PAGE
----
My craving interest to witness the continuing tradition at the Aranmula snake boat race at river Pamba was worth the visit. Along with a few of my friends, we started off from Cochin to Aranmula, a hundred and thirty kilometers south of Cochin after Alleppey in the district of Pathanamthitta, South Kerala. We reached by around 12 pm to witness the send off for a Palliodam (snake boat) waiving with good hope from the village for the procession. We had a friend participating in rowing the Edayaranmula Palliodam and were lucky enough to reach on time to see this very cherishing moment of the people of Edayaranmula, which is one of the Kara (village) taking part in the procession.
The Aranmula Jalolsavam (water festival) is not about a race, but a tradition which is still followed by the local people with great spirit. Irrespective of being men or women, everyone gathered on both the banks of the Pamba River to witness this auspicious event.
The history of “Aranmula Jallolsavam” (water festival) is very much connected with the history of the place and the Parthsarathy Temple in Aranmula, where the deity is Lord Krishna. Partha is Arjuna and Sarathy means charioteer. The Palliodams (snake boats) are symbolically Lord Krishna’s divine Vessels and the procession is held on Uthratadi which marks the birth Nakshatra (star) of Lord Krishna. There are Valla Sadhyas (a meal for the oarsmen) which are held as an offering by people for the men who row this divine vessels. This is considered to be a ritual offering and happens on most days except on the day of the procession.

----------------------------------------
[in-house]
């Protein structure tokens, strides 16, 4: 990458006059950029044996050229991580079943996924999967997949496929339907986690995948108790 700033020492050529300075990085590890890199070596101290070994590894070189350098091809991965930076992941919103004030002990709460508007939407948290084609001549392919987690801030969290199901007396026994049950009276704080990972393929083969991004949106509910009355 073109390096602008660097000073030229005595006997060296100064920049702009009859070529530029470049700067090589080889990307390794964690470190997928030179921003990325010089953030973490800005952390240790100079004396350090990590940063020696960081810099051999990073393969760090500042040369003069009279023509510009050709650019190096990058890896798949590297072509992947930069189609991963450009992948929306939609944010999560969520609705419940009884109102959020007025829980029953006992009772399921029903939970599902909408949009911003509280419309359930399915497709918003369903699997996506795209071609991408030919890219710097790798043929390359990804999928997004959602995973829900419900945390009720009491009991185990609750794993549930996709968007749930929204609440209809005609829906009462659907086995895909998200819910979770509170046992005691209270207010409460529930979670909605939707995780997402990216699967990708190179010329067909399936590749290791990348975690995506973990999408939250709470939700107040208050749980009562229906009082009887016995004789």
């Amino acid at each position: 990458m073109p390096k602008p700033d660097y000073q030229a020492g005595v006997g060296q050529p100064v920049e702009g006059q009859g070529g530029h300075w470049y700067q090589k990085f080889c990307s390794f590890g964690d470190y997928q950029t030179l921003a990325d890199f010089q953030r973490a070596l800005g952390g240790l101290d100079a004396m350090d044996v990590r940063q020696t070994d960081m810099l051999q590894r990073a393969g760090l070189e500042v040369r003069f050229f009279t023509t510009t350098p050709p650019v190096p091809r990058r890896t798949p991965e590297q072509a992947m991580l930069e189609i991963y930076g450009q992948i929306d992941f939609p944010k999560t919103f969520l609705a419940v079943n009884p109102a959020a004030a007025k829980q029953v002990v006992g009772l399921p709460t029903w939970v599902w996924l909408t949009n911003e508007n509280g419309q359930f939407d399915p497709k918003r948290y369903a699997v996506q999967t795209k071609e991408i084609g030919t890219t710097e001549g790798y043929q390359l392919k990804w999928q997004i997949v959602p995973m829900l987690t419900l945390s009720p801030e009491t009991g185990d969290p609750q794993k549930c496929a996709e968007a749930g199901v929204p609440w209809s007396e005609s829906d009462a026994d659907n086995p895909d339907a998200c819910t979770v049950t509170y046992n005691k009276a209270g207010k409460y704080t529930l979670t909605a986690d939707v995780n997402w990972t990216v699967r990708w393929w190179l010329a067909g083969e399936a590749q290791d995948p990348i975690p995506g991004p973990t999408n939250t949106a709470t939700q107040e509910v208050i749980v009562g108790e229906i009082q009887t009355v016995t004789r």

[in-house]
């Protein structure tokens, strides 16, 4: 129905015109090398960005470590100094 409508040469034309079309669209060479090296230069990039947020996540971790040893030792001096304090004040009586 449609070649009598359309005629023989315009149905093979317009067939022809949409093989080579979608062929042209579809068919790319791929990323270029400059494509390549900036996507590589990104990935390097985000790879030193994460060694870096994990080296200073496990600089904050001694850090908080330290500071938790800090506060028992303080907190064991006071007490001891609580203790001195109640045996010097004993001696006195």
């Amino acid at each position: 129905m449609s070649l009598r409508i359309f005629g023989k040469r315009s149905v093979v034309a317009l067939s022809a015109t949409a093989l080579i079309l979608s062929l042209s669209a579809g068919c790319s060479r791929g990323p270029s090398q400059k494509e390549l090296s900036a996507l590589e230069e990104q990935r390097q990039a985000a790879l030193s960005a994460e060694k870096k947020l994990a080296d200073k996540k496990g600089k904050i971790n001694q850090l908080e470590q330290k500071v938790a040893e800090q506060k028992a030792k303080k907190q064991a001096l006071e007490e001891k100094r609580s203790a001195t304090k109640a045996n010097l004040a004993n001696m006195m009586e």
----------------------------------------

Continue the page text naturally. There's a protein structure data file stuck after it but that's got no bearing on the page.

The Palliodams represent each village on the bank of the River Pamba and the oarsmen are always from the respective Village. They are really long, with a very elevated decorated rear end unlike other snake boats in Kerala which you can often see for the snake boat race. Palliodams have both the ends elevated from the water level. The oars men wear only white mundu (a traditional Keralan mundu worn around the waist), a white “thorthu” as turban and no footwear, this is something which adds charm to the boat and the overall procession. There would be three decorated Umbrellas in the palliodam always rotated to the tune of the “Vanjipattu” – the folklore songs sung in the boat by men, the rhythm to which the oarsmen row with great gusto.
There are legends which say that, these palliodams in design were Navy boats of the Ambalapuzha King. In olden days the water mode of transport was faster. These long snake long boats with more than a hundred lusty men rowing were sent from the villages to protect the Ambalapuzha kingdom when it was under siege or attack. The Palliodam procession is symbol reminiscent of a glorious tradition which has been handed over from generation to generation.
It was in 1972 that this tradition became a sport, a few palliodam participated in a race and a trophy was presented to the wining team. Now it has become a water sport where whole villagers participate. Traditionally the preparation for the race takes place well in advance, to get a chance to be a rower in the palliodam of their village is an honour. The beauty of the race is team spirit exhibited by each and every palliodam participating in the event.
The race regularly happens during the most celebrated festival of Onam in Kerala. This time it was after Onam and the organizers had a man dressed like King Mahabali who stood in front of the crowd wishing Good luck to the oarsmen. With lot of stories from the locals, my interesting day at Aranmula comes to an end witnessing a great tradition carried down for many centuries.
Article and photographs by Benjamin John